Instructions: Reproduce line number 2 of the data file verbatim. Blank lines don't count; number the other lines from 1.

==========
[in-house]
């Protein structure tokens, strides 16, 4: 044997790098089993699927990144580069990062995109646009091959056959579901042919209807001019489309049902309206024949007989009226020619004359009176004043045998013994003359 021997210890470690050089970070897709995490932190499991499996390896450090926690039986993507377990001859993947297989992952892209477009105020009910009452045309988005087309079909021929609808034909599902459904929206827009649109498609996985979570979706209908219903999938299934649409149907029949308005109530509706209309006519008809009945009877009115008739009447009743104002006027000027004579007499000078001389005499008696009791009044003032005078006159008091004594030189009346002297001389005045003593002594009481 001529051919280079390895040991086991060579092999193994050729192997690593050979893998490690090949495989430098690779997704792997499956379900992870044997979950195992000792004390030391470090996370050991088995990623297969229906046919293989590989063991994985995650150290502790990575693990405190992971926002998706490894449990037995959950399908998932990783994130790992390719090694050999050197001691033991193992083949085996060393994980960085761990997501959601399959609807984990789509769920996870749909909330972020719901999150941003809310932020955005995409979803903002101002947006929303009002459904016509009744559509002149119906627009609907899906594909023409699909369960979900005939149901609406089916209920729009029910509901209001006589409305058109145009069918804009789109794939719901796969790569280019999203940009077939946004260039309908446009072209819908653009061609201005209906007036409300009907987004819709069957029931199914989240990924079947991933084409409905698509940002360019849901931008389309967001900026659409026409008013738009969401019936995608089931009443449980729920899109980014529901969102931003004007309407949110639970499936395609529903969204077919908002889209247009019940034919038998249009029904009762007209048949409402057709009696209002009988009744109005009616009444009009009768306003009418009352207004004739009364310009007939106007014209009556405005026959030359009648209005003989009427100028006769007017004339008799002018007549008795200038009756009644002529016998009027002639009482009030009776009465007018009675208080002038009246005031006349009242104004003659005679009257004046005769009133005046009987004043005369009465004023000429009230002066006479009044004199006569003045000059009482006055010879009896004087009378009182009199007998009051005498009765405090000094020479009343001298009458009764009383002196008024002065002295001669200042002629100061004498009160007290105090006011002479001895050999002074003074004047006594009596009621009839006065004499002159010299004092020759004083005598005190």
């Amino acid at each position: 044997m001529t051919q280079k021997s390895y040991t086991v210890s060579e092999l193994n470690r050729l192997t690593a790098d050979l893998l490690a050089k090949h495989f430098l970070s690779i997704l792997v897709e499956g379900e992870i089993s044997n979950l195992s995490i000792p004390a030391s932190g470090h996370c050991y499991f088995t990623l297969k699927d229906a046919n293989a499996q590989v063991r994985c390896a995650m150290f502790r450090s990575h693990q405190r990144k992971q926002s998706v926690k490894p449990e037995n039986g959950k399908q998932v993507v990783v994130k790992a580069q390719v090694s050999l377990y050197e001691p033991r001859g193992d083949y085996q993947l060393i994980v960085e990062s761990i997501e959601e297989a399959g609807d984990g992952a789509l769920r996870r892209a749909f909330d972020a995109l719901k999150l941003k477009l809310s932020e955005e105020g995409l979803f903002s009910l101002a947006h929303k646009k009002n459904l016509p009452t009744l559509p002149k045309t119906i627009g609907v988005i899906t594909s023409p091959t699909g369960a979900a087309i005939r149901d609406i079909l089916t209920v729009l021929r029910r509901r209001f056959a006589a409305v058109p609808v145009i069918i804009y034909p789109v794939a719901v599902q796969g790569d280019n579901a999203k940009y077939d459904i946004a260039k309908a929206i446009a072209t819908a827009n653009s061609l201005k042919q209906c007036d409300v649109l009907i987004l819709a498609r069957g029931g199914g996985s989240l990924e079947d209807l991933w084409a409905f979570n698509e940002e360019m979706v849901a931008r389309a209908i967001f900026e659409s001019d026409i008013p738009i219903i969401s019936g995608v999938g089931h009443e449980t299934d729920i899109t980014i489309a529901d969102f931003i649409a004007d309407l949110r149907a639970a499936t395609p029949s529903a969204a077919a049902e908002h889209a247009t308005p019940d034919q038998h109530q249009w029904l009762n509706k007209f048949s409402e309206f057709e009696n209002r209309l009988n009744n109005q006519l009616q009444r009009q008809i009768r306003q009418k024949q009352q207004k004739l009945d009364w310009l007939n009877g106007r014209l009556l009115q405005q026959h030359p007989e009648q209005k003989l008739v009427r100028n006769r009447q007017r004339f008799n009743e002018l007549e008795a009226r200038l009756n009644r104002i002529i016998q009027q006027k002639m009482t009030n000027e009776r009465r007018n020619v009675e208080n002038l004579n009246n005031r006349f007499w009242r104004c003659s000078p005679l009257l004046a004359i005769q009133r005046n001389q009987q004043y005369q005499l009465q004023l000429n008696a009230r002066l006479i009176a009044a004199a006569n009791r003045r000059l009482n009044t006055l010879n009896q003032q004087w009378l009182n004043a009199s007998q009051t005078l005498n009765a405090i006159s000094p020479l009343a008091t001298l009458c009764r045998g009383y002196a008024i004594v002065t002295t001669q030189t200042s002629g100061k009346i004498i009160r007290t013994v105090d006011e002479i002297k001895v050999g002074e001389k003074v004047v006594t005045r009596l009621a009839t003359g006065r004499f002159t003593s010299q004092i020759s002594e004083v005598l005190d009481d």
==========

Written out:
């Protein structure tokens, strides 16, 4: 044997790098089993699927990144580069990062995109646009091959056959579901042919209807001019489309049902309206024949007989009226020619004359009176004043045998013994003359 021997210890470690050089970070897709995490932190499991499996390896450090926690039986993507377990001859993947297989992952892209477009105020009910009452045309988005087309079909021929609808034909599902459904929206827009649109498609996985979570979706209908219903999938299934649409149907029949308005109530509706209309006519008809009945009877009115008739009447009743104002006027000027004579007499000078001389005499008696009791009044003032005078006159008091004594030189009346002297001389005045003593002594009481 001529051919280079390895040991086991060579092999193994050729192997690593050979893998490690090949495989430098690779997704792997499956379900992870044997979950195992000792004390030391470090996370050991088995990623297969229906046919293989590989063991994985995650150290502790990575693990405190992971926002998706490894449990037995959950399908998932990783994130790992390719090694050999050197001691033991193992083949085996060393994980960085761990997501959601399959609807984990789509769920996870749909909330972020719901999150941003809310932020955005995409979803903002101002947006929303009002459904016509009744559509002149119906627009609907899906594909023409699909369960979900005939149901609406089916209920729009029910509901209001006589409305058109145009069918804009789109794939719901796969790569280019999203940009077939946004260039309908446009072209819908653009061609201005209906007036409300009907987004819709069957029931199914989240990924079947991933084409409905698509940002360019849901931008389309967001900026659409026409008013738009969401019936995608089931009443449980729920899109980014529901969102931003004007309407949110639970499936395609529903969204077919908002889209247009019940034919038998249009029904009762007209048949409402057709009696209002009988009744109005009616009444009009009768306003009418009352207004004739009364310009007939106007014209009556405005026959030359009648209005003989009427100028006769007017004339008799002018007549008795200038009756009644002529016998009027002639009482009030009776009465007018009675208080002038009246005031006349009242104004003659005679009257004046005769009133005046009987004043005369009465004023000429009230002066006479009044004199006569003045000059009482006055010879009896004087009378009182009199007998009051005498009765405090000094020479009343001298009458009764009383002196008024002065002295001669200042002629100061004498009160007290105090006011002479001895050999002074003074004047006594009596009621009839006065004499002159010299004092020759004083005598005190």